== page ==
Netherlands-based Wolters Kluwer is a provider of professional information, software, and services for the healthcare, legal, financial and regulatory sectors. The company has customers in nearly every country around the world and last year it reported annual revenues of $4.8 billion. 

The company started seeing what it described as “technical anomalies” on May 6. This triggered an investigation that led to the discovery of malware. One of the most impacted units of Wolters Kluwer appears to be CCH, which provides software and information services for accounting, tax, and audit workers. Many users have complained on social media about not being able to access CCH websites and cloud-stored tax data. 

Wolters Kluwer released a public statement saying that, “On Monday, May 6, we started seeing technical anomalies in a number of our platforms and applications. We immediately started investigating and discovered the installation of malware. As a precaution, in parallel, we decided to take a broader range of platforms and applications offline. With this action, we aimed to quickly limit the impact this malware could have had, giving us the opportunity to investigate the issue with assistance from third-party forensics consultants and work on a solution. Unfortunately, this impacted our communication channels and limited our ability to share updates.” 

On May 7, we were able to restore service to a number of applications and platforms. 

We have seen no evidence that customer data was taken or that there was a breach of confidentiality of that data. Also, there is no reason to believe that our customers have been infected through our platforms and applications. Our investigation is ongoing. We want to apologize for any inconvenience this may have caused.”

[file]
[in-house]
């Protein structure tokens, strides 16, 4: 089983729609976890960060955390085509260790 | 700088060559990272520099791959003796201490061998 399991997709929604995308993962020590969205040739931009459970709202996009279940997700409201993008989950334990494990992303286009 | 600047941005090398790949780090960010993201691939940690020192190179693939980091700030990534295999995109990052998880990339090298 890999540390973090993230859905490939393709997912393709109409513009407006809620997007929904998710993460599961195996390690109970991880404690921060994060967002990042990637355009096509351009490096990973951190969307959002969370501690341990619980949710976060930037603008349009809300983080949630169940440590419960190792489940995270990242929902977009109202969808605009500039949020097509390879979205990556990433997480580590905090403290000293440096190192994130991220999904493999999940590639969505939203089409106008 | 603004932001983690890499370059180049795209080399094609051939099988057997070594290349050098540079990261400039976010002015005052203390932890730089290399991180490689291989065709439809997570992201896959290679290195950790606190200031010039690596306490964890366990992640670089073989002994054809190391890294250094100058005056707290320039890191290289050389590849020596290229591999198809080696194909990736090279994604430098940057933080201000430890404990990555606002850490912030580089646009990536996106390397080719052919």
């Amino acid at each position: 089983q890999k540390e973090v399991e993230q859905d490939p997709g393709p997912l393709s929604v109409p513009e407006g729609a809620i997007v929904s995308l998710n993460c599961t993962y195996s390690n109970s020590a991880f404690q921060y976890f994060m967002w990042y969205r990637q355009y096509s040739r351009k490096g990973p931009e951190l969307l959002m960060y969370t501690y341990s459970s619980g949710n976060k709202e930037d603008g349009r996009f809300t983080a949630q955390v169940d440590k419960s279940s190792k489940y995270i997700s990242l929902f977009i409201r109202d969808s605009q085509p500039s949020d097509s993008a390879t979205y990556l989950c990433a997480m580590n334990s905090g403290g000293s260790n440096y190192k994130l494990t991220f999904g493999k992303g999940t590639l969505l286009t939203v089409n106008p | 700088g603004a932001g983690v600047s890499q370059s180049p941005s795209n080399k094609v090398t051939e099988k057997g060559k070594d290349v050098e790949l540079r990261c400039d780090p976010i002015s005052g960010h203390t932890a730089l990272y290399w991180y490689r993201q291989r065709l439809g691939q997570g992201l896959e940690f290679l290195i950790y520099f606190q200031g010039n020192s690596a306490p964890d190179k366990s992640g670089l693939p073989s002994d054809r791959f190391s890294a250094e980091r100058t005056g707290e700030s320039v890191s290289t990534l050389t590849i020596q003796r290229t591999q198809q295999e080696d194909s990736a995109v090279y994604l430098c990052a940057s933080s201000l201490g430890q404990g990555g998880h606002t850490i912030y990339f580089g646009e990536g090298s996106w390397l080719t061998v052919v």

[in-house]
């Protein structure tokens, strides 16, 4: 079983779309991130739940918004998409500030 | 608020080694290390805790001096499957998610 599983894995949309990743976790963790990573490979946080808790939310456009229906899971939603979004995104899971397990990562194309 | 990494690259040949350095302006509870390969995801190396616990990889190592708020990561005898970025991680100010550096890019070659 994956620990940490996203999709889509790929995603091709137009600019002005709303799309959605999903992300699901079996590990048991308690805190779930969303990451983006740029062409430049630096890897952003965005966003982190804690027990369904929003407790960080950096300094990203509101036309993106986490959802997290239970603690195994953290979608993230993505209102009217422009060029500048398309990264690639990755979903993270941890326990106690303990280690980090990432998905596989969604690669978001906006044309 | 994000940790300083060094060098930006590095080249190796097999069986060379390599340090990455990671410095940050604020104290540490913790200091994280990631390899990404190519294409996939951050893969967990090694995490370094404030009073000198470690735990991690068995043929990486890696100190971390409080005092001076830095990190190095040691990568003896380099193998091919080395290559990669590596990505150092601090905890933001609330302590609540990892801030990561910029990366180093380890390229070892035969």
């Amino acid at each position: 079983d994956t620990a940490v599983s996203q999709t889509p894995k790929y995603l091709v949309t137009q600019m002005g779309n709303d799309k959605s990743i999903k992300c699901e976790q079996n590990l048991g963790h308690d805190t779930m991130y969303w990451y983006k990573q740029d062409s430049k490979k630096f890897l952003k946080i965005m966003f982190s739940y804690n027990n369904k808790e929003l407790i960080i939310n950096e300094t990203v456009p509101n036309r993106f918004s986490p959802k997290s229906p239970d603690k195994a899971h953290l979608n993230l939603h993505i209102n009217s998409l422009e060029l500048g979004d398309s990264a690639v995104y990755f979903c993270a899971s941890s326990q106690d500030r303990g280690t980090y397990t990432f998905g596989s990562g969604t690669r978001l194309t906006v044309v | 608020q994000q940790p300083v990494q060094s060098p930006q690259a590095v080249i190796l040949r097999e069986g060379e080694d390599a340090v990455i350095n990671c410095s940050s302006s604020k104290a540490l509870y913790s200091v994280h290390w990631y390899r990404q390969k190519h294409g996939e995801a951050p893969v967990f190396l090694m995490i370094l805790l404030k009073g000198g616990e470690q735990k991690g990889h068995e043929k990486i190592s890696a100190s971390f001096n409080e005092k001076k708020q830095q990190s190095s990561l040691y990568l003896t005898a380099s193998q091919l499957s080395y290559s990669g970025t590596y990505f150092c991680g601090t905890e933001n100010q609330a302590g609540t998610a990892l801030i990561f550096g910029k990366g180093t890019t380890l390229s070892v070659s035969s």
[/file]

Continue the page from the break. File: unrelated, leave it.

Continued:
Wolters Kluwer has not shared any information about the malware it detected on its systems. However, according to some reports, the incident involved MegaCortex, a piece of ransomware that has been increasingly used to target enterprises. 

Wolters Kluwer says that it is working around the clock to restore services. 

Ross is the CISO at Symplexity. He has achieved CCIE Security and CISSP certifications, an MBA from the University of Notre Dame, and has 20 years of experience in the fields of computer and network security engineering and consulting. Ross provides virtual CISO services for our Symplexity Secure clients and helps them to identify information security risks and implement administrative, procedural, and technical controls to mitigate. He works effectively with both technical and managerial personnel and is a trusted resource for our clients.

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